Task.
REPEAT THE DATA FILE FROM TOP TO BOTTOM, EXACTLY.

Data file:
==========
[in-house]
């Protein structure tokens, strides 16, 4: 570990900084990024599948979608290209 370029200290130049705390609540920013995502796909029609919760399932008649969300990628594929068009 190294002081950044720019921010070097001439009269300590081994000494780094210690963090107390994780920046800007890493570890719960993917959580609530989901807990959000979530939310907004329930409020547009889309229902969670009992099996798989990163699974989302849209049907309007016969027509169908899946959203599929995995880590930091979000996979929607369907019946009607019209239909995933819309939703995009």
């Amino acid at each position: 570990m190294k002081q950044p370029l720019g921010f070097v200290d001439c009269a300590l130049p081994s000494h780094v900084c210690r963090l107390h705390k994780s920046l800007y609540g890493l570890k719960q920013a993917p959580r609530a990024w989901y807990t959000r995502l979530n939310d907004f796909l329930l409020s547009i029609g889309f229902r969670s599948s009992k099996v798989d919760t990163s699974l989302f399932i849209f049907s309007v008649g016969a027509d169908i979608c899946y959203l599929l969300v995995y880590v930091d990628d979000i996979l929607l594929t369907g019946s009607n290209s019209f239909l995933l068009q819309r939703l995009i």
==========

[in-house]
């Protein structure tokens, strides 16, 4: 570990900084990024599948979608290209 370029200290130049705390609540920013995502796909029609919760399932008649969300990628594929068009 190294002081950044720019921010070097001439009269300590081994000494780094210690963090107390994780920046800007890493570890719960993917959580609530989901807990959000979530939310907004329930409020547009889309229902969670009992099996798989990163699974989302849209049907309007016969027509169908899946959203599929995995880590930091979000996979929607369907019946009607019209239909995933819309939703995009």
């Amino acid at each position: 570990m190294k002081q950044p370029l720019g921010f070097v200290d001439c009269a300590l130049p081994s000494h780094v900084c210690r963090l107390h705390k994780s920046l800007y609540g890493l570890k719960q920013a993917p959580r609530a990024w989901y807990t959000r995502l979530n939310d907004f796909l329930l409020s547009i029609g889309f229902r969670s599948s009992k099996v798989d919760t990163s699974l989302f399932i849209f049907s309007v008649g016969a027509d169908i979608c899946y959203l599929l969300v995995y880590v930091d990628d979000i996979l929607l594929t369907g019946s009607n290209s019209f239909l995933l068009q819309r939703l995009i």